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Turkey issued 9 arrest warrants for NBA star Kanter, official records reveal

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Turkey issued 9 arrest warrants for NBA star Kanter, official records reveal

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Portland Trail Blazers center Enes Kanter, an outspoken critic of Turkish President Recep Tayyip Erdoğan and the widespread human rights violations taking place under his rule, faces nine outstanding arrest warrants issued by Turkish authorities, Nordic Monitor reported.

According to official documents obtained by Nordic Monitor dated July 12, 2021, Turkish prosecutors have sought the arrest of Kanter for defamation and terrorism, the two most abused criminal charges used by the Erdoğan government to punish critics, opponents and dissidents at home and abroad.

The 29-year-old NBA star was issued six arrest warrants for allegedly defaming President Erdoğan, the oppressive leader of Turkey who has locked up tens of thousands of his critics for simply exercising their right to dissent and freedom of speech.

The warrants were issued in 2017, 2019, 2020 and 2021 by Penal Courts of Peace (Sulh Ceza Hakimlikleri – SCH) in İstanbul, Ankara and Yozgat provinces. The SCH court was the idea in 2014 of President Erdoğan, who called it a special project to hunt down his critics. The benches of SCH courts are staffed by partisans and loyalists who act in line with Erdoğan’s wishes.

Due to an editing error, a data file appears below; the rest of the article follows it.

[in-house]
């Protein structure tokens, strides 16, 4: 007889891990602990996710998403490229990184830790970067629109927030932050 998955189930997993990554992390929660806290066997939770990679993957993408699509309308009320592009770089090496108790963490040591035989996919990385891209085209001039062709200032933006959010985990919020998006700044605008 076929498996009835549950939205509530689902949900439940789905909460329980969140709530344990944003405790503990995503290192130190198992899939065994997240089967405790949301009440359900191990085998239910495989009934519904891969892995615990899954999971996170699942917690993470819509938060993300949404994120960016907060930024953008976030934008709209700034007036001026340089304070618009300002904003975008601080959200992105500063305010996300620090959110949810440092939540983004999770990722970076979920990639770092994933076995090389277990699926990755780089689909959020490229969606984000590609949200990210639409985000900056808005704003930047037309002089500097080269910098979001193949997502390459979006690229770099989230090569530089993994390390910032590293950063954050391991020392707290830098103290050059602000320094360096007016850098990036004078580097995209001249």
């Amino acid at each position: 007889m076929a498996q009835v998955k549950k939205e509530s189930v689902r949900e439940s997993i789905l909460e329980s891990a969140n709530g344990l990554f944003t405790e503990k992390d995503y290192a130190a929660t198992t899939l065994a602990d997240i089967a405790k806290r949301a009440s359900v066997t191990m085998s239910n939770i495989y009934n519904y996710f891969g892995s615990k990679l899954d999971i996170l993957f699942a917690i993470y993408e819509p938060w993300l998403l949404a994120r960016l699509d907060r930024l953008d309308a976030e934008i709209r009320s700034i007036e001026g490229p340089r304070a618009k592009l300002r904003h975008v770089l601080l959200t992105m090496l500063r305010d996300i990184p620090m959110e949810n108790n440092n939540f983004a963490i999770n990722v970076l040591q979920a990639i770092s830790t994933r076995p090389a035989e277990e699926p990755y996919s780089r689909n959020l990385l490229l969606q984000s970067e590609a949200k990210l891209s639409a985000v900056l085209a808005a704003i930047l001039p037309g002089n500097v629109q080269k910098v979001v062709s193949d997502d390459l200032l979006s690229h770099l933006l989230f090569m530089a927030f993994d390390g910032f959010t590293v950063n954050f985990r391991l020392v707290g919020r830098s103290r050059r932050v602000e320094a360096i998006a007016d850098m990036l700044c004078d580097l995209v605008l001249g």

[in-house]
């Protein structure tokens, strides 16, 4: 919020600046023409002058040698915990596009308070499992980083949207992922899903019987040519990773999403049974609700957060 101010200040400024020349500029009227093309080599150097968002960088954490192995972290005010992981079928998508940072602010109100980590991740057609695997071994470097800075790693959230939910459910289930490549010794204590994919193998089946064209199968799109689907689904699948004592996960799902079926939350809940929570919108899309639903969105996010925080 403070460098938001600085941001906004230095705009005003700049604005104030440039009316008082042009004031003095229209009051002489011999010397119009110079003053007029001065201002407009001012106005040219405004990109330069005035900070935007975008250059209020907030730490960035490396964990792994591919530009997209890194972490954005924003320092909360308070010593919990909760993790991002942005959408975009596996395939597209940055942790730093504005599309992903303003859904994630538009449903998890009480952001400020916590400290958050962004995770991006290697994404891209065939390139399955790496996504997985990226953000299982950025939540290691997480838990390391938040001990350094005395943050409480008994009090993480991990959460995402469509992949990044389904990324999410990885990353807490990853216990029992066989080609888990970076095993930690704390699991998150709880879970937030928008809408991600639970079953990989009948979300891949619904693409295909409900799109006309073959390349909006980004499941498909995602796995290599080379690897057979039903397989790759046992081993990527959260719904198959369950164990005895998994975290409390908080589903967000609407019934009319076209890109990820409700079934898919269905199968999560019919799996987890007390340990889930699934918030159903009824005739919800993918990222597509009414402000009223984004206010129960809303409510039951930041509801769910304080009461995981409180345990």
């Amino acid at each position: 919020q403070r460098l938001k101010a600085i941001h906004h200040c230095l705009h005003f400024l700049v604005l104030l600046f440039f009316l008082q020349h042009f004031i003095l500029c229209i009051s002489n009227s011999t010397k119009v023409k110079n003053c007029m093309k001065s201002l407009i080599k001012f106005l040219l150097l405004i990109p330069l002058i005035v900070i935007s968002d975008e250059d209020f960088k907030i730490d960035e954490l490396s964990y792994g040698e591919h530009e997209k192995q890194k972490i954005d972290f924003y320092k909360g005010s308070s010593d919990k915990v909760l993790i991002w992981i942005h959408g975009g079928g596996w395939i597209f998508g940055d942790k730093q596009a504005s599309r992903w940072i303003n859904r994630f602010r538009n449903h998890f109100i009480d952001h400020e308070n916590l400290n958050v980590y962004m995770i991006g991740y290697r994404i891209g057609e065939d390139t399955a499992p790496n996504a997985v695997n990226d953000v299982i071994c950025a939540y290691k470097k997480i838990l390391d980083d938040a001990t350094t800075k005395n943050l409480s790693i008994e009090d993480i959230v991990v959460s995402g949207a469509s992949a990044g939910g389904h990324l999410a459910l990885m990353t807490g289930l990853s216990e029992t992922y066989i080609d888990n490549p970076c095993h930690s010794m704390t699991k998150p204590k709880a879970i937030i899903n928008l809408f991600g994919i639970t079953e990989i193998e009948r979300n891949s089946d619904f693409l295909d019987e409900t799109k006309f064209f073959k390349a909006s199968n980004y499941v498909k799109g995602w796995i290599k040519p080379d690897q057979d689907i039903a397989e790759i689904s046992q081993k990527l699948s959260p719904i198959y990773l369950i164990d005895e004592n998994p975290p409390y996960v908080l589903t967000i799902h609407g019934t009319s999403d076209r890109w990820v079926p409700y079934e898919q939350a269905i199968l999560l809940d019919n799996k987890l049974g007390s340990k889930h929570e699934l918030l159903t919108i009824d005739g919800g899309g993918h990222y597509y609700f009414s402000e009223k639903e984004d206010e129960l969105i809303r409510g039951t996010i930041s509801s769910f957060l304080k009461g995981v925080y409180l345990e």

Although he has been under constant threat from the Turkish government and its proxies, Kanter has never shied away from criticizing the Erdoğan government’s abysmal record in human rights violations and restrictions on fundamental freedoms. He has appeared in US and international media to raise awareness of rights violations and abuses in Turkey.

Official document details nine arrest warrants issued for NBA player Enes Kanter on dubious charges:

Turkey issued 9 arrest warrants for NBA star Kanter, official records reveal 18

Turkish prosecutors investigated 128,872 people for insulting Erdoğan between 2014 and 2019, resulting in prison sentences for nearly 10,000 people with many cases still pending. The crackdown targeted 318 minors between the ages 12 and 17 who have been the subject of criminal investigations for insulting the head of state.

Article 299 of the Turkish Penal Code (TCK) states that any person who insults the president of the republic faces a prison term of up to four years. This sentence can be increased by a sixth if it has national exposure, and by a third if committed by the press or media. In total 9,554 people have been handed down sentences for insulting the president.

In a 2016 opinion the Venice Commission, the Council of Europe body specializing on constitutional matters and the rule of law, sounded alarm bells on abuse of defamation charges. It noted with concern the large number of investigations, prosecutions or convictions reported by the press for insulting the president.